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Alex Roan is an Associate based in the firm’s Boston office. He assists life science and technology companies with a wide variety of intellectual property matters, emphasizing a range of patent prosecution and counseling matters.  He also has experience with trademark registration, post-grant proceedings, and patent litigation, including before the US International Trade Commission.

 

An introduction to § 271

Section 271 of Title 35 of the United States Code is the statute that codifies unlawful acts of patent infringement.  The most commonly asserted provisions are § 271(a) (direct infringement), § 271(b) (induced infringement), and § 271(c) (contributory infringement).  However, other less frequently asserted provisions must also be considered when enforcing United States patents.  For example, § 271(e) pertains to the infringement of patents on pharmaceuticals, specifically barring certain acts, while explicitly permitting others.  Additionally, § 271(f) covers infringement by a party who supplies components of a patented invention to recipients outside of the United States with the knowledge the components will be combined “in a manner that would infringe the patent if such combination occurred within the United States.”  And, finally, § 271(g) covers importation infringement, making liable a party that imports into the United States or offers to sell, sell or uses within the United States a product which is made by a patented process during the term of such a patent.  While possibly the least often litigated, § 271(f) is now before the Supreme Court, in a case examining the applicability of foreign lost profits damages to § 271(f) infringement.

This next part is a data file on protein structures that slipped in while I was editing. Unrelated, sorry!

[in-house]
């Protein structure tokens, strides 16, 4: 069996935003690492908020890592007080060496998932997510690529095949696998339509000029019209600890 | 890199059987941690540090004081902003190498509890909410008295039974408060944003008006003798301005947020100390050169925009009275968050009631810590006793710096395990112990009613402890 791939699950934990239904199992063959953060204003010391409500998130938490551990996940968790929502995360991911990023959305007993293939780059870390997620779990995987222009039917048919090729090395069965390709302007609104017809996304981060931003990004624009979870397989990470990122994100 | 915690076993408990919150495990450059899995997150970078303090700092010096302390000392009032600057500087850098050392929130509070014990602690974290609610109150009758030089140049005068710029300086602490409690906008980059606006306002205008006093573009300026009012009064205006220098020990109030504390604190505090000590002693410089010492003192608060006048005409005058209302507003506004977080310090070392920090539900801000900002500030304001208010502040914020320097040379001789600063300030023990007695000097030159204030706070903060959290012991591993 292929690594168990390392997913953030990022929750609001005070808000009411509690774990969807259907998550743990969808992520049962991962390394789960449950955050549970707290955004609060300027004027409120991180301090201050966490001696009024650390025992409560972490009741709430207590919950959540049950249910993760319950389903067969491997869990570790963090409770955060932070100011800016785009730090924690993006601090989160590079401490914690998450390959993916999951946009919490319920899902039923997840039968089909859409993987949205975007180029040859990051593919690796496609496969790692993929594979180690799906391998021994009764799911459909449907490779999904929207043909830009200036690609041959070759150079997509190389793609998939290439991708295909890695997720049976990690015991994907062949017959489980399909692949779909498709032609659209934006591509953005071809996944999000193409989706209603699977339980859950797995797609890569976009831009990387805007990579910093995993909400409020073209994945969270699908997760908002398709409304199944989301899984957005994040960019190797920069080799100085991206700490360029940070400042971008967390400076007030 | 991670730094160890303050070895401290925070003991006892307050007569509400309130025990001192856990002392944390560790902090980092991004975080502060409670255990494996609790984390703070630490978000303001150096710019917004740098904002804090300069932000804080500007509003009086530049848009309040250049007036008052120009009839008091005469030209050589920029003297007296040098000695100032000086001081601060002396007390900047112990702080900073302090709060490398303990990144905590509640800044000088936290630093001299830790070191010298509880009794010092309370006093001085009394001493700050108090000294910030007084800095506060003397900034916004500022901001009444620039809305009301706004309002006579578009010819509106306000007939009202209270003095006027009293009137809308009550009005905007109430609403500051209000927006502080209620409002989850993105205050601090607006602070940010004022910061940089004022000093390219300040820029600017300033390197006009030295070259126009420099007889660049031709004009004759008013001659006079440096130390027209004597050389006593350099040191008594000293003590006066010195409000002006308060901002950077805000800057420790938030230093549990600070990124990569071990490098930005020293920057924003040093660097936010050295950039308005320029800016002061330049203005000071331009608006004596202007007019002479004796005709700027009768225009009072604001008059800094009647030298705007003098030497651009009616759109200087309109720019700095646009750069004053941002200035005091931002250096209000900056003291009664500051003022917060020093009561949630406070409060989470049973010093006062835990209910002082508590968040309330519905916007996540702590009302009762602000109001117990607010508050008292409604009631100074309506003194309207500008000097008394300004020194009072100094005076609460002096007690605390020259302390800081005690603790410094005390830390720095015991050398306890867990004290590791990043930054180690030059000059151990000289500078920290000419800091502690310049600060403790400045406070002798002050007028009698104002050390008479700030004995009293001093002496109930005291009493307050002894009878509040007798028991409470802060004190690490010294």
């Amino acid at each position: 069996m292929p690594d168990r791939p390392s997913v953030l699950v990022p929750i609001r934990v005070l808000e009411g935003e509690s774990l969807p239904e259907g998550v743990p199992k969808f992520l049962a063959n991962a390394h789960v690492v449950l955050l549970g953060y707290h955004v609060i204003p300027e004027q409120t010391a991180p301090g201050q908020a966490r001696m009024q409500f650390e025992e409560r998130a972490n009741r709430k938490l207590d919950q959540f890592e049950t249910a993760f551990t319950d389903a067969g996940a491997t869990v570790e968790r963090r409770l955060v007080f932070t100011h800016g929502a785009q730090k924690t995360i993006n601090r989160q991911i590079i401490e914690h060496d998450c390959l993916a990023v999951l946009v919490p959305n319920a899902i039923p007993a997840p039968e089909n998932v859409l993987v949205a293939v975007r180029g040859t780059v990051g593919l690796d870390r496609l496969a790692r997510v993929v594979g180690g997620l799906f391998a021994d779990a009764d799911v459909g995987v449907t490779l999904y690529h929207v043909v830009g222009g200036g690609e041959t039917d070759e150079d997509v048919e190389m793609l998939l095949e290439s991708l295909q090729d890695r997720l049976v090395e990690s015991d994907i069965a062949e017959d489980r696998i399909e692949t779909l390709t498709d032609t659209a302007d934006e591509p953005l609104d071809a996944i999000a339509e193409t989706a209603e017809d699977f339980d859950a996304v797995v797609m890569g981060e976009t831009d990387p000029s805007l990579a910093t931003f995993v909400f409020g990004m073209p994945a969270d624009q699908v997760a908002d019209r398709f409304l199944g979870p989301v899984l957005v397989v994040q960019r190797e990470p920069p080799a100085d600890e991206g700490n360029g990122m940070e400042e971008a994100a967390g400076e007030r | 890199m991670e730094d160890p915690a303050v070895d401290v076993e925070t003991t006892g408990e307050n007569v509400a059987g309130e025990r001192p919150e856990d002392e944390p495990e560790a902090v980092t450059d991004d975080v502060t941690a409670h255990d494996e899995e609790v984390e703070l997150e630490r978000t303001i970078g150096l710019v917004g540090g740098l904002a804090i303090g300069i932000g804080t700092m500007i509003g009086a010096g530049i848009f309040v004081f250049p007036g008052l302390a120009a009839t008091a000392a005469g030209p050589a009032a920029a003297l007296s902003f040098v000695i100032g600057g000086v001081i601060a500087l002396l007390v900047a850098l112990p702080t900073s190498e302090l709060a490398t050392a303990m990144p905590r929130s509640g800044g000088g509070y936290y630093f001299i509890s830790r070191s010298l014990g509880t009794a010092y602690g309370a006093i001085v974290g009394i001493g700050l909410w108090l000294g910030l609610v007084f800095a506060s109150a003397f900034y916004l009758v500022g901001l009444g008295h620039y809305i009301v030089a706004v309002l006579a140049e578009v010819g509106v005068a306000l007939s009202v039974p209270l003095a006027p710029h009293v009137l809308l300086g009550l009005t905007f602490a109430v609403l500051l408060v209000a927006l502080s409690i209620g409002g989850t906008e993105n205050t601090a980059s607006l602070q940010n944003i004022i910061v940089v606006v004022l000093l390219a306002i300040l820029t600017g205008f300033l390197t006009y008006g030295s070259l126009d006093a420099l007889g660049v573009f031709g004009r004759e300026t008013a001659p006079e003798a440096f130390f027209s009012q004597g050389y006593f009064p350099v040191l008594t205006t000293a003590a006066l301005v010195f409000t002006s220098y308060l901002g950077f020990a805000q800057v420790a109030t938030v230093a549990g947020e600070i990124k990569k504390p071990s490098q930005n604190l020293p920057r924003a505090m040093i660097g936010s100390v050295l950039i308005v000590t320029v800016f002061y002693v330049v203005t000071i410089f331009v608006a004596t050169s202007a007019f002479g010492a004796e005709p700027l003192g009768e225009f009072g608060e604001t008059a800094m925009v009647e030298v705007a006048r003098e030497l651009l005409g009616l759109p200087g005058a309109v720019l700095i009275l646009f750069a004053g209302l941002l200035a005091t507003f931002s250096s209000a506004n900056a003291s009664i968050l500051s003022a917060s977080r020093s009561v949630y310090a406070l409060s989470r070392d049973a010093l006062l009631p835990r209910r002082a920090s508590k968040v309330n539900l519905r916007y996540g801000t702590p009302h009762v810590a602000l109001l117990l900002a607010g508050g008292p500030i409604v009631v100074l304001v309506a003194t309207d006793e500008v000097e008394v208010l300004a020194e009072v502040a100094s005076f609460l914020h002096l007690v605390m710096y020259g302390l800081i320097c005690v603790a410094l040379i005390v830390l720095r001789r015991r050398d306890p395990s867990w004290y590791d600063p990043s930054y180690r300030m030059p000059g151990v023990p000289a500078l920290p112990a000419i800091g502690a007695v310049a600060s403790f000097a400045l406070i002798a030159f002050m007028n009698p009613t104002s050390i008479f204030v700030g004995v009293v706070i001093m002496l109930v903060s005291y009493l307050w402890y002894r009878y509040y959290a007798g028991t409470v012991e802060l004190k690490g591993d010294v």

Continue Reading <i>WesternGeco v. ION Geophysical Corp.</i> and Lost Profit Damages under § 271(f)

In an application of 2017 U.S. Supreme Court precedent in Impressions Products, Inc. v. Lexmark Intern., Inc., the Northern District California in International Fruit Genetics LLC v. Orcharddepot.com, No. 4:17-cv-02905-JSW, recently denied a motion to dismiss a claim of patent infringement by holding that the patent exhaustion doctrine did not apply to a sale of a patented product that was outside the scope of the license granted by the patent owner.  This decision helps inform how licenses may be interpreted post-Impression Products.

Continue Reading Patent Exhaustion Defense Unavailable to Reseller after Impression Products